Immediately exotic, the nose mixes camphor with intense butterscotch sweetness and vague floral notes — a curious hint of things to come. The body is as powerful as the build-up hints at. The attack is all butterscotch — super-saturated with Demerara sugar — spiked with cinnamon and cloves. The medicinal and austere camphor notes build as that initial sugar rush fades, the whisky taking on a pungent character as it builds to a fiery finish. Here the fruitier elements of the whisky come to the fore — baked (burnt?) apples and nectarines — along with some gentle rosemary and thyme notes. A scent of nutmeg closes the door as The Cally 40 fades away — undoubtedly the best and most unusual single grain whisky I’ve ever experienced.

106.6 proof. 700 bottles released in the U.S.

A / $1200 /

Review: Dailuaine 34 Years Old Limited Edition 2015

Dailuaine 34

This is my first experience with Dailuaine, and it’s quite a unique one. A Speyside distillery that’s been running off and on since 1852, nearly all of Dailuaine’s production ends up in Johnnie Walker blends. A rarity in the Diageo Special Releases, this 34 year old bottling (aged fully in ex-American oak casks) is the oldest official release of Dailuaine ever — by 12 years! — and the first time since 2009 that any official single malt has come from the distillery.

At over three decades in cask and two grand out of pocket, this better be a good whisky, no?

I’m happy to report that it is. The nose is dusty, deep, and rich, both woody and coal-fired, with notes of dark brown sugar and lightly vegetal overtones. The palate loads up from there, featuring notes of candied nuts, some menthol, clove-studded clementines, and a touch of floral character on the finish — rose petals, predominantly. The finish is quite warming, though it isn’t particularly high in alcohol, those fruity citrus notes giving it a bit of a hot cider character on the back end. The whisky lingers for the long haul, showcasing a melange of flavors that work together harmoniously.

This is one I kept going back to, a unique whisky that has tons of depth to explore.

101.8 proof. 700 bottles produced.

A- / $2000 /

Review: Caol Ila Unpeated 17 Years Old Limited Edition 2015

Caol Ila 17

Last year’s unpeated Caol Ila has been stretched from 15 to 17 years of age. Distilled in 1997, this second review in the 2015 Diageo Special Releases showcases the heart of Islay, sans the peat.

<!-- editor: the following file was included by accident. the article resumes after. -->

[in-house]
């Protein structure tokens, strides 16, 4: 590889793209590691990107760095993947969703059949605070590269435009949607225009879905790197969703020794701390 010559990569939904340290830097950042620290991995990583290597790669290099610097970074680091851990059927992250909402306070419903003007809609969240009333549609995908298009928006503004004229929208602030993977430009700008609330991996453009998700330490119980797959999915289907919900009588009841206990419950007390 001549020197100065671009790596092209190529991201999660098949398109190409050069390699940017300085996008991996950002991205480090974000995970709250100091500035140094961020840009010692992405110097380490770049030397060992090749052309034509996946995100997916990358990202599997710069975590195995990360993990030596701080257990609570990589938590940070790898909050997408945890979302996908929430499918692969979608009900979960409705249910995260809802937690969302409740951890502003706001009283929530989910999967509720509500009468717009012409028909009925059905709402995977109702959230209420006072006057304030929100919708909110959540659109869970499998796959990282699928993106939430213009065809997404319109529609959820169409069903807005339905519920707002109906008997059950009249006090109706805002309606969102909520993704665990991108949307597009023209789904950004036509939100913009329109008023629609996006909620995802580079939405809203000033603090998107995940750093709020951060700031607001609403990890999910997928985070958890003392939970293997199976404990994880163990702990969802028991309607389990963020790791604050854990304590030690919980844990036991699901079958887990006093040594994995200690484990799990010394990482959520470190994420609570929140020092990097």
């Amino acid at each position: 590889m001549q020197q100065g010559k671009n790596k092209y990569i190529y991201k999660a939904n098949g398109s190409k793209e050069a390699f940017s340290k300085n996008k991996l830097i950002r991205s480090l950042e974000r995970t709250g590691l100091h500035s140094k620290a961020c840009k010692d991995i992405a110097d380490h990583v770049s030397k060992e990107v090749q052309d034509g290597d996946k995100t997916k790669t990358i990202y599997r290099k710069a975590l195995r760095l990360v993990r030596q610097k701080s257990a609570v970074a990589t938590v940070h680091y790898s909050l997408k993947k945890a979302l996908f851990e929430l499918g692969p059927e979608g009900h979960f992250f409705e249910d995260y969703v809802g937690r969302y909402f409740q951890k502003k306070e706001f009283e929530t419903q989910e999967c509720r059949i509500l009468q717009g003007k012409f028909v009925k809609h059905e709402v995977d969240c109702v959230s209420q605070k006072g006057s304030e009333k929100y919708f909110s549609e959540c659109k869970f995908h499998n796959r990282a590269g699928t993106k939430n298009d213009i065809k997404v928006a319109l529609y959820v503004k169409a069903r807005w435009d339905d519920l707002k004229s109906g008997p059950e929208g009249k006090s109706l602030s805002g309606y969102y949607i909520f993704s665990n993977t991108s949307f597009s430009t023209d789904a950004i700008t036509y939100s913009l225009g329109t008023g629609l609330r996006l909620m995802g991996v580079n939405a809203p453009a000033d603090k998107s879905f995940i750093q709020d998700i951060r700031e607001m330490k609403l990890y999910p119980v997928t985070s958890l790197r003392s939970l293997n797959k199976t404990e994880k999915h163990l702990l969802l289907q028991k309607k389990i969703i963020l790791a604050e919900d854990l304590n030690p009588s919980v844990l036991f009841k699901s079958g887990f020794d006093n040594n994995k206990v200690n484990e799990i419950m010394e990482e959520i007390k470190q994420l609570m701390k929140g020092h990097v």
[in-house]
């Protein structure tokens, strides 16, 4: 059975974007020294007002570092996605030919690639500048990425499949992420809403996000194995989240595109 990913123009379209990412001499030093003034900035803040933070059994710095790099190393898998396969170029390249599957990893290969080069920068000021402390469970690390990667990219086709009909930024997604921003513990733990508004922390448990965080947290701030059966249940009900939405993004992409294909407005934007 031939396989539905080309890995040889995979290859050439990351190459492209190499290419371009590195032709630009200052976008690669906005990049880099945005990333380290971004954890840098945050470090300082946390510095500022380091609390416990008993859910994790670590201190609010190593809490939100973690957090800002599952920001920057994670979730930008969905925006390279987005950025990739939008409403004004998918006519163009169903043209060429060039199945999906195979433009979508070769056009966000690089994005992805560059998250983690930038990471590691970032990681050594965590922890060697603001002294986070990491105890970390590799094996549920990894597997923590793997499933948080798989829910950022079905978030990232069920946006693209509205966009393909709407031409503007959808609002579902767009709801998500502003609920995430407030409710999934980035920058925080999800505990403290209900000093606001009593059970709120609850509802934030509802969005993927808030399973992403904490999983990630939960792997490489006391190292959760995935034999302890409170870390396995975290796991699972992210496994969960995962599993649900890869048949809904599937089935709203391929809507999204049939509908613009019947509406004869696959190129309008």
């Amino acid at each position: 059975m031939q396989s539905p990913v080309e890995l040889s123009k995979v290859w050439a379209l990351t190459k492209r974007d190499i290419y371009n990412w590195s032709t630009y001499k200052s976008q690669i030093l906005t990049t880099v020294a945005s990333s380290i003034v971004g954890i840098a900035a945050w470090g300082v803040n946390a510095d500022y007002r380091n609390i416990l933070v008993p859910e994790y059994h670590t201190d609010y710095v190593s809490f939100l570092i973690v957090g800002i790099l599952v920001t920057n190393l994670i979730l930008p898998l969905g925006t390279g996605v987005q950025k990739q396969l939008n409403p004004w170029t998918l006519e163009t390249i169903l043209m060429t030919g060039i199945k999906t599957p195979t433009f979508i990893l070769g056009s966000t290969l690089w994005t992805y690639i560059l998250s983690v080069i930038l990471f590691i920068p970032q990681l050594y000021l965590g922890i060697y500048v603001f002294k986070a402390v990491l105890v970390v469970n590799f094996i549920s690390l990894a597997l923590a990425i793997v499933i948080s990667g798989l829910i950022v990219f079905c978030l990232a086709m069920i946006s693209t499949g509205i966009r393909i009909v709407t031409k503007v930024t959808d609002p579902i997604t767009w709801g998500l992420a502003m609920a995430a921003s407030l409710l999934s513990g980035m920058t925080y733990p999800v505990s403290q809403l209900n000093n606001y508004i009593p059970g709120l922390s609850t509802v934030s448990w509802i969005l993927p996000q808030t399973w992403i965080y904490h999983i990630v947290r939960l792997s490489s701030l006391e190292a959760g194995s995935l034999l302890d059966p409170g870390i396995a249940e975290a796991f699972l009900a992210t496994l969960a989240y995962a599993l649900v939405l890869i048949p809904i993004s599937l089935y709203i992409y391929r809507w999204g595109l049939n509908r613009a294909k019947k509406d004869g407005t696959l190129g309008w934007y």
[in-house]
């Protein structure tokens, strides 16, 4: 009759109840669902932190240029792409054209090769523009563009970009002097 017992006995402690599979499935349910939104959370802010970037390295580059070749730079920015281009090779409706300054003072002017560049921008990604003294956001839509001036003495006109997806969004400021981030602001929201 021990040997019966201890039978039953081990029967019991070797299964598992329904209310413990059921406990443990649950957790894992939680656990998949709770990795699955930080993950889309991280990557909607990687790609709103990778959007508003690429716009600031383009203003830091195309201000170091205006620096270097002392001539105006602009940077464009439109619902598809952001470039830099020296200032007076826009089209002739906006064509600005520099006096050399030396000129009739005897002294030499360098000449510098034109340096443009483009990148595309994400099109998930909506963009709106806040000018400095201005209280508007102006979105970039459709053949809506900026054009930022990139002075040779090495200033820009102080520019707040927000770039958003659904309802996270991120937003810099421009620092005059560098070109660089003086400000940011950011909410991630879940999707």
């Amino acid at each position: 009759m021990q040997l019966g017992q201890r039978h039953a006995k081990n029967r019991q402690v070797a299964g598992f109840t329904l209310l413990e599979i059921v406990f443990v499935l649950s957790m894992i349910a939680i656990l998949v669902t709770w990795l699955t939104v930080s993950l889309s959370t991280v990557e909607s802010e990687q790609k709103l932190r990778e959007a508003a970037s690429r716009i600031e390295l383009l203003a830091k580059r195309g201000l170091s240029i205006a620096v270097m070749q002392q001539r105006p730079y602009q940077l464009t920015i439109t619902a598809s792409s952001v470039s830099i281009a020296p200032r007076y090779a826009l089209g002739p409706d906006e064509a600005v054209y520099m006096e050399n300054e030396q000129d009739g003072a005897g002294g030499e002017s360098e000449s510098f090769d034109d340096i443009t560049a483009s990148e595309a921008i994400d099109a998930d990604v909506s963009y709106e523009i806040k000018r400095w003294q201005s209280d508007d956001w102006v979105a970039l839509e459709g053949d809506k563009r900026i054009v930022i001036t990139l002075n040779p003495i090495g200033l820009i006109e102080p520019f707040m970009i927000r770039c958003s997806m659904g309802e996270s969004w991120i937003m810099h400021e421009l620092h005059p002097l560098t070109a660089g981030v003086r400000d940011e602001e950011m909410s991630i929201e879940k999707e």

The nose is quite salty and laden with iodine, slightly smoky — secondhand peat, perhaps. Hints of citrus waft up beneath. On the palate, the Caol Ila is a little closed off, lightly herbal and malty, but heady with alcohol. Water brings out the smoky elements more than anything else, along with substantial herbal notes — cinnamon and nutmeg, plus some mint. Nougat is big on the body, plus some curious notes of caramelized carrots and orange blossoms.

There’s no shortage of activity and excitement in this whisky, but I still feel like it’s trying to find a way to completely gel. How many more years that will take is anyone’s guess.

111.8 proof.

B+ / $140 /

Review: Clynelish Select Reserve Limited Edition 2015


Every year Diageo reaches into its Scotch whisky vaults and produces a series of ultra-expensive limited edition treasures called the Diageo Special Releases. As always, what arrived in Europe at the end of 2015 is finally making it to the U.S. in early 2016.

For 2015 nine whiskies are being released. We received six of the lot for review (sadly, the frequently appearing and perennial favorite Brora is not among them). Starting today we’ll be running through the lot of six, with one Special Release review every day. First up: Clynelish Select Reserve.

This edition of Clynelish is much the same as last year: A mutt of a whisky. The spirit is aged in first-fill bourbon barrels, rejuvenated and refill American oak hogsheads, and ex-bodega and refill European oak butts. So a big mix of everything, all of which is at least 15 years old. (That said, it carries no formal age statement.)

The sherry hits the nose first, spicy, oily orange peel notes with touches of mint and hints of sandalwood. On the palate, a melange of fruit flavors hit — more citrus, banana, and some tropical notes — before it segues into some lightly nutty characteristics, balanced with a touch of drying, savory herbs. Water smooths out some of the racier (and sometimes rougher) edges of the malt, showcasing its rich sweetness, soft grains, light honey, and caramel-meets-malted milk notes. All in all, it’s a lovely way to conclude a beautiful little dram.

112.2 proof. 600 bottles in the U.S.

A- / $860 /